Thursday, May 29, 2014

12 Years a Slave on DVD

My interest in the Oscar nominees has grown over the past few years. I believe I watched nearly all the Best Picture nominees from last year. This year, however, I wasn't so excited about the options. There were only a couple I was really interested in seeing, and even then, I'm taking my time to get around to them.

I just watched 12 Years a Slave, and I'm not sure I can say that I liked it. It was certainly well-done and deserving of its Best Picture award. My husband did some research and found it was mostly pretty accurate, horrifically enough. I wasn't necessarily surprised by what I saw, being familiar with some of the details of slavery, but it was pretty amazing (and not in a good way, as Brad Pitt's character says) that it all happened to one man. It's based on the true story of Solomon Northup, an educated, free black man who was kidnapped and enslaved in the mid-1800's. He wrote a memoir about his experiences, and the movie is based on that.

I can't say I like the movie because,'s brutal stuff, vividly depicted in a visual medium. It's rated R for obvious reasons, among which are violence, nudity (not sexual), and some sex scenes (they are not too graphic, but they are disturbing). Just because something is hard to watch doesn't mean you shouldn't, but each person must take into account what they can handle. In some ways, I'm glad I've seen this movie, but at the same time, I don't think it was necessary. I'm not changed because of it. It disturbed me but didn't impact me. I'm not sure I would really recommend it to anyone. I keep wondering what the purpose of this movie was. Is our culture still so racist that we need this reminder? Will anyone who is racist actually see this movie, and if they do, will it change them? Slavery is awful. What was done shouldn't have been done. But I wonder if we dwell on the past too much when the present has enough injustices of its own. The past is "safe." What's that saying: "It's easier to ask for forgiveness than permission"? It's easy to say "I'm sorry" for something that's over. It's harder to stand up for our beliefs and put them into practice right now.

I'm not saying it's the movie industry's job to speak out on modern-day issues (though I'm sure they could certainly figure out a way to do so to great effect, as can be seen with the way they've pushed gay rights). It's not the movie industry's job to fight injustice, but if that was not the purpose of this movie, what was? Surely not entertainment. Perhaps it was to acknowledge an astounding true tale. I can accept that. But if we as a culture are trying to fight injustice, we need to start in the present with the sex trade or abortion, for example. It seems to me that we applaud recognition of our past failures (if I recognize it, I must be better), but we, myself included, merely gasp in horror at the news feed and then silently move on.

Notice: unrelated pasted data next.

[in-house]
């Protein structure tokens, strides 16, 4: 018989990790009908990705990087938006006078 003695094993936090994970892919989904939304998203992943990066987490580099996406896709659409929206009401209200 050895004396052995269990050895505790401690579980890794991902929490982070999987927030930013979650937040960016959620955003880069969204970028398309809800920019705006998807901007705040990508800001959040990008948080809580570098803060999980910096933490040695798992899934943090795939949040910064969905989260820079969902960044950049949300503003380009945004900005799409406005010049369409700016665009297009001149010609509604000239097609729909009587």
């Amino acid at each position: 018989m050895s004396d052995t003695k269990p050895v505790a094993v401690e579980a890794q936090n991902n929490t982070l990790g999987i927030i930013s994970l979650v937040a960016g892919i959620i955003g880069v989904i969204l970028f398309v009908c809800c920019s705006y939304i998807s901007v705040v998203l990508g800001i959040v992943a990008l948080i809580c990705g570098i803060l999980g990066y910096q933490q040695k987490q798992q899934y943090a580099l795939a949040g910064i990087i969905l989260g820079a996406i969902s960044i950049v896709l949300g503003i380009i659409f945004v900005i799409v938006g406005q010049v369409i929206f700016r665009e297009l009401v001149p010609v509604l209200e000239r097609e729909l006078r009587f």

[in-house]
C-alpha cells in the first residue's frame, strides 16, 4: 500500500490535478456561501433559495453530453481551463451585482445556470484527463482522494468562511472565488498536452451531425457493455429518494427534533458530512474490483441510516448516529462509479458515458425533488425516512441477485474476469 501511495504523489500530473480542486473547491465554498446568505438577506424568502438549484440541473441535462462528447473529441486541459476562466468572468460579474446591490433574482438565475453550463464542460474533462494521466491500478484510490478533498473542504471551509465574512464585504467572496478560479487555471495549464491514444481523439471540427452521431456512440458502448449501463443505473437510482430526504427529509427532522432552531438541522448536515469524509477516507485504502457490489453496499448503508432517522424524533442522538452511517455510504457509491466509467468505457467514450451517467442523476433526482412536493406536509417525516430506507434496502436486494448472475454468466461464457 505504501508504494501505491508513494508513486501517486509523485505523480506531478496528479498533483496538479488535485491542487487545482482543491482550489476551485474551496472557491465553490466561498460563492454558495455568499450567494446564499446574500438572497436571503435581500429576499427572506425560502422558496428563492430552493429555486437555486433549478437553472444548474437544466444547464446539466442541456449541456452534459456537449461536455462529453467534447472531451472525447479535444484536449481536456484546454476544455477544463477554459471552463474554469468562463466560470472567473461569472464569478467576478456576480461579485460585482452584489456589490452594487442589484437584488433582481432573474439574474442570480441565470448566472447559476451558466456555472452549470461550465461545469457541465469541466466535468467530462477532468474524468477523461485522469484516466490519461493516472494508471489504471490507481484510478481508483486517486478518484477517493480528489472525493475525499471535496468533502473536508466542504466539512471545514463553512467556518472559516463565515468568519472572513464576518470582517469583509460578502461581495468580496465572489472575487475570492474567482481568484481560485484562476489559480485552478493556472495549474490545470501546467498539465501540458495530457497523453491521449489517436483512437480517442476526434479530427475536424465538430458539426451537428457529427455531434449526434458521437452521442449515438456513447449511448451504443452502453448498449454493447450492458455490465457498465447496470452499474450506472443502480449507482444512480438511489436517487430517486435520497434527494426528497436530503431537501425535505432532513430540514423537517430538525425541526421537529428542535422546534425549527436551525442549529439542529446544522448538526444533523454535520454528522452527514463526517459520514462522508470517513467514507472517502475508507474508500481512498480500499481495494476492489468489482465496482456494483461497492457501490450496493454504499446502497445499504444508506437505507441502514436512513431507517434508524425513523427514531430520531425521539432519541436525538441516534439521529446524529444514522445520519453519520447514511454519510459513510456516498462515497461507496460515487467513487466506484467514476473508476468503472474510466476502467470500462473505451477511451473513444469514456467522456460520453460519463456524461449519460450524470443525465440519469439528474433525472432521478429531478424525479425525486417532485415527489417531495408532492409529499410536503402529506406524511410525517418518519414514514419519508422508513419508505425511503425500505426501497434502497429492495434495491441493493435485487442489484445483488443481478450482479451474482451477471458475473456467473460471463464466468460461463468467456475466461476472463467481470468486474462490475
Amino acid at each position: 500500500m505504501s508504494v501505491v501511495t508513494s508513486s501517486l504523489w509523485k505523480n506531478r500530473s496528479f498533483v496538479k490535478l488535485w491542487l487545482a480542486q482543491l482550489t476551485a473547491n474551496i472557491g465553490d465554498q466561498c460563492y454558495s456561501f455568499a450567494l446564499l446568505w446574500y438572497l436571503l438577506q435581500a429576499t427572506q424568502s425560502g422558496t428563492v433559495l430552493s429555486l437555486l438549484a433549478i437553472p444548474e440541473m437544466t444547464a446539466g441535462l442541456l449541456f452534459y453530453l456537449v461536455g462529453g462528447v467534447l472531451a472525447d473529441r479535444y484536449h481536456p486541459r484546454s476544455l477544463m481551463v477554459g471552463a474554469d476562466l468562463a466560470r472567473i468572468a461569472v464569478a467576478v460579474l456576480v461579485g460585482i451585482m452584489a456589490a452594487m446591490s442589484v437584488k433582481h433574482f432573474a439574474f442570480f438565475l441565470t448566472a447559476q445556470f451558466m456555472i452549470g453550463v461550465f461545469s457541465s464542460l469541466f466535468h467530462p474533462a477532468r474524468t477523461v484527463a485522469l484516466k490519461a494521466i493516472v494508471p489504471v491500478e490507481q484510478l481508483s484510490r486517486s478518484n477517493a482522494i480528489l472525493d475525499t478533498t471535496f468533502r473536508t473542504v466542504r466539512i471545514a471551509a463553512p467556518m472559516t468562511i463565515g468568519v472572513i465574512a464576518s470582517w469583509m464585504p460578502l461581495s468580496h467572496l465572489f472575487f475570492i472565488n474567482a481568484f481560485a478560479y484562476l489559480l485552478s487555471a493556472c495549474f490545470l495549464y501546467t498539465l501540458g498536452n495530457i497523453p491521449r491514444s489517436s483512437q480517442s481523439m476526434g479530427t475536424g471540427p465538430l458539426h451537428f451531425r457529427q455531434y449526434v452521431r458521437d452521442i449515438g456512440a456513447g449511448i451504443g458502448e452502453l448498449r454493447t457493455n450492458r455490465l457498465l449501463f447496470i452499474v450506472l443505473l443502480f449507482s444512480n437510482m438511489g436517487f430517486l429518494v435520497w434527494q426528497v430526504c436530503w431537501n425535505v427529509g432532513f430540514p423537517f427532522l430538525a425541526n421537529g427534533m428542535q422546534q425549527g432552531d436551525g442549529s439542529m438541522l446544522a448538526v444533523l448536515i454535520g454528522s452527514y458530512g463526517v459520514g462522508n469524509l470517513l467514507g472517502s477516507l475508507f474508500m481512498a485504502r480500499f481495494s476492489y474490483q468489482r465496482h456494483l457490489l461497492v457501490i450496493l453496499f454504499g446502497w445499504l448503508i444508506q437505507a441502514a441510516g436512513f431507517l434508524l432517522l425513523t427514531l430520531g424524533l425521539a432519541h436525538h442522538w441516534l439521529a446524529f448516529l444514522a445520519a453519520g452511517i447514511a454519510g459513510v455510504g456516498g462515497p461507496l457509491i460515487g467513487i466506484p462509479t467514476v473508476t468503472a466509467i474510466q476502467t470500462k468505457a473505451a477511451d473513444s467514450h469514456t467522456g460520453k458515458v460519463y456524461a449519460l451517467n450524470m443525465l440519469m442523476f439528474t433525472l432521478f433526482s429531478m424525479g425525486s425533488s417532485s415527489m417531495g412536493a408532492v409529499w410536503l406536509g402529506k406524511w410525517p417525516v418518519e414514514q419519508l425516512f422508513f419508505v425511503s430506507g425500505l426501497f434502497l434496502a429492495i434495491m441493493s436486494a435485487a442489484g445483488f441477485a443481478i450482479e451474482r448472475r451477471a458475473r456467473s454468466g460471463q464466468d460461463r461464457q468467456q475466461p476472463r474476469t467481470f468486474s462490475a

In addition to the movie's murky agenda, I didn't think all the nudity was tactfully depicted. You can get the sense of nudity from a person's back. Even bum shots (we all look the same from the back) are better than full frontal nudity which, to warn you, this movie contains. I didn't see the point of it.

One thing, neither bad nor good, that I thought was interesting in the cinematography is that the scenes are long. They are much longer than in most movies, long to the point of being uncomfortable, which I think was the point (and which makes me think there was some moral agenda behind this movie). The beatings are horrifically long. At one point, the main character hangs from his neck, his feet barely touching the ground, for an extended time, not just in terms of hours the man actually hung there in the story but in terms of seconds on the screen. The creators of this movie took time to tell the story well and to make the viewer pay attention. It is only a little over 2 hours long (134 minutes). In terms of how much suffering you can handle, it might feel long, but it is not too long in the sense that it was dragged out.

The music, by Hans Zimmer, is also very dramatic at times, more in keeping with something from Inception (which he also did) than with a period piece, but similarly to the purpose of the longer scenes, I think the purpose was to arouse a sense of foreboding in the viewer.

The acting is superb. Chiwetel Ejiofor (whom I previously knew as the villain from Serenity) is Solomon. And of course, Lupita Nyong'o won Best Actress for her role as Patsey. Benedict Cumberbatch and Brad Pitt, among other known actors, make small appearances. And the despicable (and way insane) slaver villain is played by Michael Fassbender.

I obviously have mixed feelings about this movie. While I agree that it has all the makings of an Oscar winner and deserves what it got, I don't think it's for the masses. Honestly, I'm not sure whom it's for. Obviously, not someone like me. The critics out there might call me racist or too prudish, but I can only give my opinion, regardless of how people may misconstrue it. I may be the last one to see this, but if you were considering it still, hopefully my review can help you make a better-educated decision about whether or not to see it.

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